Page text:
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In 1943, Dr. Ewen Cameron was invited to McGill University in Montreal by neurosurgeon Dr. Wilder Penfield. With a grant from the Rockefeller Foundation, money from John Wilson McConnell of the Montreal Star, and a gift of Sir Hugh Allan's mansion on Mount Royal, the Allan Memorial Institute for psychiatry was founded. Cameron became the first director of the Allan Memorial Institute.
Cameron believed that mental illness was literally contagious - that if one came into contact with someone suffering from mental illness, one would begin to produce the symptoms of a mental disease. For example, something like rock music could be created by mentally ill people and would produce mentally ill people through infection, which in turn would be transmitted to the genes. Thus, this group would have to be studied and controlled as a contagious social disease. Police, hospitals, government, and schools would need to use the correct psychiatric authority to stop mental contagions from spreading.
Cameron also hoped to generate families capable of using authority and techniques to take measures against mental illness, which would later be apparent in Cameron's MKULTRA and MKDELTA experiments.
At the Allan, none of the patients provided consent or knew that they were being used for Cameron's CIA and federally funded research. Instead, they were wrongly told their treatments were medically necessary and for their own well-being.
In addition to LSD, Cameron also experimented with various paralytic drugs as well as electro-convulsive therapy at forty times the normal power.
His "psychic driving" treatments consisted of putting subjects into drug-induced comas for weeks at a time (up to three months in some cases) while playing tape loops of noise or simple repetitive statements.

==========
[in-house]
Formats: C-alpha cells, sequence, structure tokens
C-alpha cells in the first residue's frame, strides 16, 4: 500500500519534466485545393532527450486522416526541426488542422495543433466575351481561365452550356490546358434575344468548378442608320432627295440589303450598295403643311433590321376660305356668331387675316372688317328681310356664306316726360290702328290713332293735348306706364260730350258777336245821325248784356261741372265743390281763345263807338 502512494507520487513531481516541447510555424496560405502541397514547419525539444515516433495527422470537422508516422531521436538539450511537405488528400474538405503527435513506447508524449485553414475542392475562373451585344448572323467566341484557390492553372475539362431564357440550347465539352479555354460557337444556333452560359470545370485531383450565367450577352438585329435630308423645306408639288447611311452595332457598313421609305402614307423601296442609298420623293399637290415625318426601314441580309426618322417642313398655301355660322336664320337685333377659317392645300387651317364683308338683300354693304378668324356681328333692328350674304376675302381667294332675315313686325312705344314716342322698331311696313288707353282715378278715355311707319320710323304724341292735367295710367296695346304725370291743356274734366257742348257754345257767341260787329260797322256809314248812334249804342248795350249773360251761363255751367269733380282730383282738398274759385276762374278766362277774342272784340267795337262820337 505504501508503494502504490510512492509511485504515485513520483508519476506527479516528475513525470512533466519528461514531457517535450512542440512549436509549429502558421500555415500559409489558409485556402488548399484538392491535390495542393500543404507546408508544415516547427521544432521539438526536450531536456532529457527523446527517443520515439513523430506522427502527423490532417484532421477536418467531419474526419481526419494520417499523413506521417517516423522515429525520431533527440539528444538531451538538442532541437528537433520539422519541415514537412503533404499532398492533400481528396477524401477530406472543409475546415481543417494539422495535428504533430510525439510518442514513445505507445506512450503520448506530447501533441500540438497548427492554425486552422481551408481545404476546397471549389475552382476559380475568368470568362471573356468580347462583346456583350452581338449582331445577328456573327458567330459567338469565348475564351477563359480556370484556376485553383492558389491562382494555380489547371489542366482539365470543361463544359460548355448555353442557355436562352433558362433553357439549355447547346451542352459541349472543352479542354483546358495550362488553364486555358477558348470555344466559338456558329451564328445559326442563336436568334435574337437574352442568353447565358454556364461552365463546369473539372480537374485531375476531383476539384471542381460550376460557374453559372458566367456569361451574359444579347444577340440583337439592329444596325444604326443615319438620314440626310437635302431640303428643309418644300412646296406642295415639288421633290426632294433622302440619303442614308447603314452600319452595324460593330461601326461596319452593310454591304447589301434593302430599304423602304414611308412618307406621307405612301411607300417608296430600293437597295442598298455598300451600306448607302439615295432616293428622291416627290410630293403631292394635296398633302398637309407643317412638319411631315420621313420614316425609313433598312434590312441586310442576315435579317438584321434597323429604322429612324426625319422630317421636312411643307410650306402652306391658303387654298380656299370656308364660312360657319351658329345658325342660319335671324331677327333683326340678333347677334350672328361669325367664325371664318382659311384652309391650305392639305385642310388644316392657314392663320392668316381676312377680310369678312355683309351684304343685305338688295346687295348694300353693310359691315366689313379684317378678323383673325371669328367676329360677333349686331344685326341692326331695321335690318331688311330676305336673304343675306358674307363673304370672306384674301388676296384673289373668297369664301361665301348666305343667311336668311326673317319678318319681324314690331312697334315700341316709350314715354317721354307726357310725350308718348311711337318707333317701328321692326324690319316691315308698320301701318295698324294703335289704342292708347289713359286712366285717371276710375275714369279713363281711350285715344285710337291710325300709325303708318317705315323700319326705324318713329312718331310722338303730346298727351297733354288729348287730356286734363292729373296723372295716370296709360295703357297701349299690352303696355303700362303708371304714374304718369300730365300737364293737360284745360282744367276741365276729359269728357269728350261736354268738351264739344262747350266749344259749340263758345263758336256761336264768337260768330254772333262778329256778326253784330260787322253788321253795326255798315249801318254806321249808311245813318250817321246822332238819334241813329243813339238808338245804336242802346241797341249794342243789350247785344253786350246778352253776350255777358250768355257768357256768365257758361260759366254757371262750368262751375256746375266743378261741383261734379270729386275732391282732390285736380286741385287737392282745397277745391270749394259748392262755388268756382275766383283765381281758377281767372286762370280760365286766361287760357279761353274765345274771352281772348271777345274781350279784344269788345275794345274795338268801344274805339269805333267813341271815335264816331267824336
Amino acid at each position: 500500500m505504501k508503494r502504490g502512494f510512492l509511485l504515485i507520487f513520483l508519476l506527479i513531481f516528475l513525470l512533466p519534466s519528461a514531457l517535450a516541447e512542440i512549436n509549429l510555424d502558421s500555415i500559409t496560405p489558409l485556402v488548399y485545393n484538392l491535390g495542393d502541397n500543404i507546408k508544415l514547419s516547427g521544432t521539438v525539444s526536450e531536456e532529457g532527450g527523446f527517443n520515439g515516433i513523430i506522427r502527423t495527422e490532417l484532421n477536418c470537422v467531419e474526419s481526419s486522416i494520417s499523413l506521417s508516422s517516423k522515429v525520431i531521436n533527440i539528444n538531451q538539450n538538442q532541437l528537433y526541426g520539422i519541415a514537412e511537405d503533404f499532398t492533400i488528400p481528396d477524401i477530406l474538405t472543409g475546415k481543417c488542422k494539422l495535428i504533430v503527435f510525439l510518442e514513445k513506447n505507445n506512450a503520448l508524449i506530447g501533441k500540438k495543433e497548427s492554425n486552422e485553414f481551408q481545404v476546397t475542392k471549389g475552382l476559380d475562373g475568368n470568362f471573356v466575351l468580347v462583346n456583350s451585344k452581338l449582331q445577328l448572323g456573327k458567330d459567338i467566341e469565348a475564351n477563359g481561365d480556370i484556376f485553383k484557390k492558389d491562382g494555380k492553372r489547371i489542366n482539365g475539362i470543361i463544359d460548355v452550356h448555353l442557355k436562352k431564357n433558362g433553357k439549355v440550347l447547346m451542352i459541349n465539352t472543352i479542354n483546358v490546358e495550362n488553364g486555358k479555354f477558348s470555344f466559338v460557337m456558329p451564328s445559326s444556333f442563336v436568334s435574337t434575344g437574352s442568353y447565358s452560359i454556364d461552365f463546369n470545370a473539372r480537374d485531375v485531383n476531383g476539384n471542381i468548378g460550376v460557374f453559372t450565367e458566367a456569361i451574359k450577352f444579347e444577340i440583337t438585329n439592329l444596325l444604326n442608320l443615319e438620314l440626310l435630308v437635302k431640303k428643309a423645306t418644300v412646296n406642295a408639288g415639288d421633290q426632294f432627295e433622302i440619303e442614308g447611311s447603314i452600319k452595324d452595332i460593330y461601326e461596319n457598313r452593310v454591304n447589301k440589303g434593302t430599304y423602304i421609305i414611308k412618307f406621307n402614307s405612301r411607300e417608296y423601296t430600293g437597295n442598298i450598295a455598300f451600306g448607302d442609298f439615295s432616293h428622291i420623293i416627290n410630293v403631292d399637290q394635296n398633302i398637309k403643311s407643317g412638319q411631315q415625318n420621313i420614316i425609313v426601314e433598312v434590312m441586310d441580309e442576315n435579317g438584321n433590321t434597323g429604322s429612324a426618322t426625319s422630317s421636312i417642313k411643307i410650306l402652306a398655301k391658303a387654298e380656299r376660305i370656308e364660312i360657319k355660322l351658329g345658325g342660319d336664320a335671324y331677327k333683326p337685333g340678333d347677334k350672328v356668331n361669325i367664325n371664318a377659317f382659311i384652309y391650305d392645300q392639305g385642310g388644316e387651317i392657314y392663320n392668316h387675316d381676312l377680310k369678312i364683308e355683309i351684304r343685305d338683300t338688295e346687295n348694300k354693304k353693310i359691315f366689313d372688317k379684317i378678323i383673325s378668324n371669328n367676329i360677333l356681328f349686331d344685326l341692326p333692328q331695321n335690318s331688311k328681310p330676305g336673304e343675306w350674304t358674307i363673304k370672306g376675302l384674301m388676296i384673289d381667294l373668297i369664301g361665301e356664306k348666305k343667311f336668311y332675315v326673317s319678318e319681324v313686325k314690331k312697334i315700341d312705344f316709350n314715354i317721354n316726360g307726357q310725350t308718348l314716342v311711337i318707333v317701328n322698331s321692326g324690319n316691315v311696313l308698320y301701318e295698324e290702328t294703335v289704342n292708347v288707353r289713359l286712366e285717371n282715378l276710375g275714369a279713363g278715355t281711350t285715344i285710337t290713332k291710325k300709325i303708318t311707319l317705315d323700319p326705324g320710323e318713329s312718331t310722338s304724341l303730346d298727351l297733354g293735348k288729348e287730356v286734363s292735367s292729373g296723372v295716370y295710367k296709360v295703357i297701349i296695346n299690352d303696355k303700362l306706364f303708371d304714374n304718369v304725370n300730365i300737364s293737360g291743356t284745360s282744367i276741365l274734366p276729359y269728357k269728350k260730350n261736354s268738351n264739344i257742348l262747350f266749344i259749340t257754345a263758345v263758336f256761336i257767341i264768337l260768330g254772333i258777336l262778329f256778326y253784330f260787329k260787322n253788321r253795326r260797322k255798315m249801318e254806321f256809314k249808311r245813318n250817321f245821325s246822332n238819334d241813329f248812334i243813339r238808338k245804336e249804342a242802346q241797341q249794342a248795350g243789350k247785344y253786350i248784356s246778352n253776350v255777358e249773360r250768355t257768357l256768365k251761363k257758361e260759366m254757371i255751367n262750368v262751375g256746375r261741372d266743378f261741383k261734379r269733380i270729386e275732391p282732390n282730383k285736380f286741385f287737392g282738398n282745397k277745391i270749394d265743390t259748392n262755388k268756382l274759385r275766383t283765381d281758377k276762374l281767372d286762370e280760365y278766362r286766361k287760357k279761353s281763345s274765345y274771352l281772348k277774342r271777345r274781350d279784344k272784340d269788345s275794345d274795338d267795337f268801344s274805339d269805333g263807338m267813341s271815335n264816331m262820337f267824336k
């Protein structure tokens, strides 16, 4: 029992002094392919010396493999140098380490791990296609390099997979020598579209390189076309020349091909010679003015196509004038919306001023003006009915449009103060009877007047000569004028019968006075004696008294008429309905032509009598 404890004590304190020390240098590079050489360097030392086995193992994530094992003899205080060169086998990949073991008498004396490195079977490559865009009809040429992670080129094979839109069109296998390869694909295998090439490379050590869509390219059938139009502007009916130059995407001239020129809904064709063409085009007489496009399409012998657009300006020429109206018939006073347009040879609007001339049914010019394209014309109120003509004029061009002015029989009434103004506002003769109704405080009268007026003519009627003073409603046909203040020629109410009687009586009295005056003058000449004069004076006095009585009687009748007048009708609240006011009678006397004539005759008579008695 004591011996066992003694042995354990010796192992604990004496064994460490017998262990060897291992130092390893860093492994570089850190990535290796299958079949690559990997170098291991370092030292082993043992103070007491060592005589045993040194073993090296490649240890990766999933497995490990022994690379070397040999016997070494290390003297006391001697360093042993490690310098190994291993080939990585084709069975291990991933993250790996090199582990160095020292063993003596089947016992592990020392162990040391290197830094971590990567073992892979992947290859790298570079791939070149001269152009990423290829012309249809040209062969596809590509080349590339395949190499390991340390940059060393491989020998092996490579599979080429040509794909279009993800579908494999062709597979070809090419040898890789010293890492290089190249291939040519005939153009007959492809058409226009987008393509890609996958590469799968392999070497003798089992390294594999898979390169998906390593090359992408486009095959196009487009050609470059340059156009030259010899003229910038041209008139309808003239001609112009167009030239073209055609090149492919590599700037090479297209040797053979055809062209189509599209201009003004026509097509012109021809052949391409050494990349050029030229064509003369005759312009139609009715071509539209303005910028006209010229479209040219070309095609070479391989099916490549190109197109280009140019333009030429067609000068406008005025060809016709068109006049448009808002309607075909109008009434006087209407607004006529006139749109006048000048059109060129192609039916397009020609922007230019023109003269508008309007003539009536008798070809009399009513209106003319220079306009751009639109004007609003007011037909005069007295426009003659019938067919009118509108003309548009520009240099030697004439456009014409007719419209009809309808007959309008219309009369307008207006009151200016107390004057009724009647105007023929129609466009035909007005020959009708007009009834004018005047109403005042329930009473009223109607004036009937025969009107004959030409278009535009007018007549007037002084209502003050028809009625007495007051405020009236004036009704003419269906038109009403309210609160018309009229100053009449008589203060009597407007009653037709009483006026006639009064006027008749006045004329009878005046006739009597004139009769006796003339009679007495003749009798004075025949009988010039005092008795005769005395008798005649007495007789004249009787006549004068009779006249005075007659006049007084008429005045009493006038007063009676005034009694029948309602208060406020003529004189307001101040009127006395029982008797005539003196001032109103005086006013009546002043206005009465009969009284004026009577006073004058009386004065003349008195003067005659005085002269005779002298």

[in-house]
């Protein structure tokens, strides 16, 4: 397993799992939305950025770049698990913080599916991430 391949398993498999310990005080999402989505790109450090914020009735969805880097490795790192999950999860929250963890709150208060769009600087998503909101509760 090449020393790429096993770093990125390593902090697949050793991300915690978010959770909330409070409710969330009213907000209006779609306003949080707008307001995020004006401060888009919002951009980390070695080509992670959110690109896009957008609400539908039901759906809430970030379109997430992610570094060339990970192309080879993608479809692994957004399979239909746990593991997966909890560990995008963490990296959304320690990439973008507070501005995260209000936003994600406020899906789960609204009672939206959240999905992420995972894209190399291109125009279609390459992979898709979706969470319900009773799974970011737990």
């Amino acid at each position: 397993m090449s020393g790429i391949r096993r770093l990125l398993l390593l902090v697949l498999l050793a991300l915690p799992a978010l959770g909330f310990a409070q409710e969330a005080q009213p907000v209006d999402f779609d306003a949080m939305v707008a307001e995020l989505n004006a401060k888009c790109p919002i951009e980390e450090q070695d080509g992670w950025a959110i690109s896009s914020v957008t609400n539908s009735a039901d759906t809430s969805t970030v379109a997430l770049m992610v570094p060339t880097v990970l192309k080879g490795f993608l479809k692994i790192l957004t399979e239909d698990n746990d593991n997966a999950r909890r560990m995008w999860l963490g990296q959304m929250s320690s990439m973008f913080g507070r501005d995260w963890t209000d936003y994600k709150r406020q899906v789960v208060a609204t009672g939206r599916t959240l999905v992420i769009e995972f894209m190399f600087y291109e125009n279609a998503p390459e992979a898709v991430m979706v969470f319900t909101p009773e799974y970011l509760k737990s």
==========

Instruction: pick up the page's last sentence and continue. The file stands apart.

His experiments were typically carried out on patients who had entered the institute for minor problems such as anxiety disorders and postpartum depression or neurological issues, many of whom suffered permanently from his actions. His treatments resulted in victims' incontinenceamnesia, forgetting how to talk, forgetting their parents, and thinking their interrogators were their parents.  Most patients were left unable to cope with every day life.
When lawsuits commenced in 1986, the Canadian government denied having any knowledge that Cameron was being sponsored by the CIA.  The federal government provided Cameron with more than $500,000 between 1943 and 1965 — $4 million in today's dollars — along with a smaller amount of  funding from the U.S. Central Intelligence Agency, using a front organization called the Society for the Investigation of Human Ecology.  The Rockefeller Foundation were very large contributors to this program, and helped launch the career of Dr. Cameron as well as the creation of the Allan Memorial Hospital in 1943.
Fifty years after revelations that the U.S. Central Intelligence Agency funded brainwashing experiments on unsuspecting Canadians, the Trudeau government is continuing a pattern of silencing the victims.  A recent Department of Justice gag order in an out-of-court settlement was designed to avoid responsibility and avert compensation to more victims and their families. The Government of Canada should recognize its legal and moral responsibility, which it has never done.*
* Sources
CBC, The Fifth Estate:

In Film and Media:

The Sleep Room


Full feature film. 1998 Canadian Broadcasting Corporation television movie about experiments on Canadian mental patients that were carried out in the 1950s and 1960s by Donald Ewan Cameron and funded by the CIA's MK Ultra program.


It originally aired as a miniseries and is based on the book In The Sleep Room: The Story of CIA Brainwashing Experiments in Canada by Anne Collins.

The Memory Thief, Parts 1-3


Scottish documentary on Ewen Cameron, who worked with the CIA on brainwashing techniques using electroshock therapy. McWilliam, Ross.  2005.  “The Memory Thief: The Story of Dr. Ewen Cameron”  Frontline Scotland.

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